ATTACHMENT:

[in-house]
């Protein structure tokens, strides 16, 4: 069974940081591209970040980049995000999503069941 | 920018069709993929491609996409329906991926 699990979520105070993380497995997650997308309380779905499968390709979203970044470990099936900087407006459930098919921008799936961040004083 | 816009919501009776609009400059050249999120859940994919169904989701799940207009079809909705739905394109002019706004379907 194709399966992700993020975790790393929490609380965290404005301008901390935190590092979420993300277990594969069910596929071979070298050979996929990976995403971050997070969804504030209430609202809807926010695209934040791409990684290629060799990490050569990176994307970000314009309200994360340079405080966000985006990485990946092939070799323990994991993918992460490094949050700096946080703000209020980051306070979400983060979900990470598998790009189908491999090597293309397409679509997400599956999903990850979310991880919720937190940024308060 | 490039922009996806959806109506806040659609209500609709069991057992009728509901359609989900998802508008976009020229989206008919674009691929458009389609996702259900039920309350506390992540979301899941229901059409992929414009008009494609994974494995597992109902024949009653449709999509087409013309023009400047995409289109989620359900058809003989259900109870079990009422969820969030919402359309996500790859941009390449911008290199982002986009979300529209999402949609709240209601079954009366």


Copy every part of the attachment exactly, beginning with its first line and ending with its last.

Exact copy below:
[in-house]
């Protein structure tokens, strides 16, 4: 069974940081591209970040980049995000999503069941 | 920018069709993929491609996409329906991926 699990979520105070993380497995997650997308309380779905499968390709979203970044470990099936900087407006459930098919921008799936961040004083 | 816009919501009776609009400059050249999120859940994919169904989701799940207009079809909705739905394109002019706004379907 194709399966992700993020975790790393929490609380965290404005301008901390935190590092979420993300277990594969069910596929071979070298050979996929990976995403971050997070969804504030209430609202809807926010695209934040791409990684290629060799990490050569990176994307970000314009309200994360340079405080966000985006990485990946092939070799323990994991993918992460490094949050700096946080703000209020980051306070979400983060979900990470598998790009189908491999090597293309397409679509997400599956999903990850979310991880919720937190940024308060 | 490039922009996806959806109506806040659609209500609709069991057992009728509901359609989900998802508008976009020229989206008919674009691929458009389609996702259900039920309350506390992540979301899941229901059409992929414009008009494609994974494995597992109902024949009653449709999509087409013309023009400047995409289109989620359900058809003989259900109870079990009422969820969030919402359309996500790859941009390449911008290199982002986009979300529209999402949609709240209601079954009366």